Great grey Friday


It’s a pattern. Every Friday morning this fall, I sleep in (ie. not up at 5AM), yet can barely drag myself out of bed. I eat breakfast, start the laundry, see the children out the door, and struggle to be otherwise productive at anything. The cup of coffee doesn’t seem to help.

Thursday evenings I teach. Friday mornings I’m drained. I think it might be as simple as that. But frustrating, too, because there is so much about teaching that I’ve enjoyed this fall. It’s gone how I’d hoped it would go. I’m accomplishing what I’d hoped to accomplish. So how to explain my body’s reponse to the job?

I’m going to go out on a limb and self-diagnose as introvert.

A long day of writing leaves me pop-eyed and twitching. Manic, you might say. Or, energized. Three hours of teaching leaves me jelly-noodled, spine sunken like a comma. Bloodless, you might say. Glazed. Is this how other teachers feel?

This sounds like an extended complaint. I’m not meaning to complain, only to observe.

I don’t think teaching naturally drains everyone. I’m sure of it. Kevin comes home from teaching buzzing with good energy. I wish that were me. My students are terrific, interesting, thoughtful, hard-working, open-minded, and a pleasure to share ideas with.

So, yes. I do feel frustrated by myself. It’s not that I’m shy. It’s not hard for me to talk to people. But it may be that I’m introverted, and draw my energy from being alone. Any thoughts on this, from introverts or extroverts alike?


Two more things. Okay, could be more than two, but I’ll keep it to two in this section of the post. We’ll call this the newsy section.

1. I did an interview about style for BLUEPRINT, a student-run magazine at Wilfrid Laurier. I liked the questions, and I liked thinking of myself as actually having and even cultivating style. (Long-time friends, please don’t laugh.) You can read the interview here.

2. I’m hearing rumour that the latest QUILL & QUIRE magazine has a blurb about the success of Girl Runner at the Frankfurt Book Fair. Kevin’s promised to pick me up a copy on the way home. (Quill & Quire is Canada’s publishing industry magazine.) Couldn’t find a link.


Final section of Friday’s blog post. This will be the philosophical section wherein I write about an idea that is only half-formed, as bloggers are wont to do. The idea is about work.

Work is a word that I’m beginning to realize has enormous value in my mind. But I define it in very narrow terms. Work is writing. Period. Everything else gets filed under other categories, somehow. This happens unconsciously, and I’ve only just realized that I do it.

Here are some of my (unconciously formed) categories, which all go into the big filing cabinet of LIFE.

Parenting/pleasure. Family. Marriage. Hobbies. Recreation. Obligation. Chores. Cooking and baking. Reading. Friends. And, of course, Work.

Parenting/pleasure encompasses all the things I do for and with my kids. Of course these things have to be done, but they don’t feel like obligations. That’s why I add the word pleasure to the file.

Family is a broader category and includes my wider family systems.

Marriage. Obvious.

Hobbies. I think that’s exercise, for me. It seems to occupy the space that a hobby would. It’s quite time-consuming, and I’m devoted to it for no reason other than I love doing it. Photography fits in here. Blogging, too.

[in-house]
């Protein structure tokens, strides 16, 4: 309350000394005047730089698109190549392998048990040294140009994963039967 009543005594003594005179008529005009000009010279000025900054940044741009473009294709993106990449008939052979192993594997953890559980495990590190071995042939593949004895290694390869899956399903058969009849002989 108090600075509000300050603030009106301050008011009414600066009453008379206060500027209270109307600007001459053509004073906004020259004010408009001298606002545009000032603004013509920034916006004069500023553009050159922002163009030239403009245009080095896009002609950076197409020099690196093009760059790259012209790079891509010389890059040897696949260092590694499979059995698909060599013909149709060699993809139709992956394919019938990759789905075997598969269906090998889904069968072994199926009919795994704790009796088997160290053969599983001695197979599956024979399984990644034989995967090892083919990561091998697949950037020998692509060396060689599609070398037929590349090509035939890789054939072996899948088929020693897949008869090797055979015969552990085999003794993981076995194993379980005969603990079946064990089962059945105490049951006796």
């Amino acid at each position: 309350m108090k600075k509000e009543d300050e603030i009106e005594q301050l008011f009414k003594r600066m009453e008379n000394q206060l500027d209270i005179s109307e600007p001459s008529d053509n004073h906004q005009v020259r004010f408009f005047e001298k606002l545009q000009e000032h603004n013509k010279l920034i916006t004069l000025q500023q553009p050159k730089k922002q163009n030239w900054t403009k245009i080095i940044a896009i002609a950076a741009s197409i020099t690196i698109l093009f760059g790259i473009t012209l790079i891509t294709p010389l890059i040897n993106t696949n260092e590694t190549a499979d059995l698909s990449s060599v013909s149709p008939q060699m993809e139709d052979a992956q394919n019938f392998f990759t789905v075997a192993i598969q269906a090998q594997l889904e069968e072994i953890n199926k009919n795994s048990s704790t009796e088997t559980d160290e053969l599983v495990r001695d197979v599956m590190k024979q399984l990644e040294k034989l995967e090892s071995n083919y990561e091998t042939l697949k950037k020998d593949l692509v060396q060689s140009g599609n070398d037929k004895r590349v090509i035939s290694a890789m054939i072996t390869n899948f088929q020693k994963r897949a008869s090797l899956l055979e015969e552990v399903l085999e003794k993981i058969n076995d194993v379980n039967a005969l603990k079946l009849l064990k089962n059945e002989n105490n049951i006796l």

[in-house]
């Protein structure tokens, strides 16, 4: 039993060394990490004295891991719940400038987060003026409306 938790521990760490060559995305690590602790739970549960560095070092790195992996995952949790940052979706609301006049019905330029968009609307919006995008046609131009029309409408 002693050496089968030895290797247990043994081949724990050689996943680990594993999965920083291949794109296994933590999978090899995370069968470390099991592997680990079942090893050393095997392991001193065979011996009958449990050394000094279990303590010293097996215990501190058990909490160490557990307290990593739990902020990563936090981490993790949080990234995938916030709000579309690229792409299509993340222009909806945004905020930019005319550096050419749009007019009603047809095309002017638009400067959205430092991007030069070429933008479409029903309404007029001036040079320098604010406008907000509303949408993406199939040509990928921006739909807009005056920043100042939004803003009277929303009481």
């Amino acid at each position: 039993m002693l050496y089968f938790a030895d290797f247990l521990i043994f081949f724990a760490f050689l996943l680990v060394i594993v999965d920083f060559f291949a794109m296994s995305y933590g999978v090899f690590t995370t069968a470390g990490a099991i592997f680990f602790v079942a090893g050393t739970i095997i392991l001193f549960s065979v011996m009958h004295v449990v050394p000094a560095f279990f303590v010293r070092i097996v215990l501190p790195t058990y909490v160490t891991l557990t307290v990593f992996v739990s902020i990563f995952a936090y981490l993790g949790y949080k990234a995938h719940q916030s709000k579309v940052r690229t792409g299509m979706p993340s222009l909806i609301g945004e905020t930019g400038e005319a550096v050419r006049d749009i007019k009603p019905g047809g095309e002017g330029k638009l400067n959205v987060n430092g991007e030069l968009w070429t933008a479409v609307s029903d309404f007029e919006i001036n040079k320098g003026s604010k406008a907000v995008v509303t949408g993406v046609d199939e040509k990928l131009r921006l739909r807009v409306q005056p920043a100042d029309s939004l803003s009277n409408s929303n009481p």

Recreation is anything done in the spirit of pure play.

Obligation is job-jobs. Things I do to earn money. There’s a bit of cross-over here between other categories, and it includes promotional work for my writing life. It isn’t all a grind, and I don’t mind doing it, but nevertheless these are jobs that must be done rather than jobs I would choose to do. These jobs don’t seem to count in my mind as work, no matter the financial value attached to them.

Chores. Also obvious. That overflowing laundry basket on the table behind me right now, for instance.

Cooking and baking. I enjoy doing this too much to call it a chore, and yet it isn’t a hobby either, seeing as feeding everyone is a daily necessity.

Reading. This gets a category all to itself. It comes close to work, in my mind, obviously in a good way.

Friends. Maintaining relationships, trying to keep them fed and nurtured, far and near, in-person and via social media.

And finally, work. As I type out this half-formed idea, I realize that work is a constant, even if I’m not at my desk. I’m feeding my working life, and my writing, by being in the world, by parenting, by playing, by running and reading, by all of it. So work is both a precious and guarded particular part of my life (writing), and work is all of it, all the time, always.

End of idea.


Getting what you want
It went and got cold


  1. Chris Cameron

    A personality test once put me on the cusp between intro- and extrovert. As a former opera singer I am completely comfortable performing in front of thousands of people. Put me in a social situation with more than two though and I close right down. Conclusion: we must avoid the labels?

    • Carrie Snyder

      I also am comfortable on stage. And I agree, labels aren’t always helpful, especially if they’re used to limit possibilities.

  2. Margo

    I taught for several years before I had babies and my husband was working or in grad school, so I came home to an empty house. I LOVED teaching, but I’m not sure it energized me.. . . and now, I am definitely sure that being alone energizes me (introverted). One of my colleagues told me teachers are frustrated actors – perhaps some of us enjoy feeling “on” more than others and it’s not exactly extroversion? This is something for me to ponder more.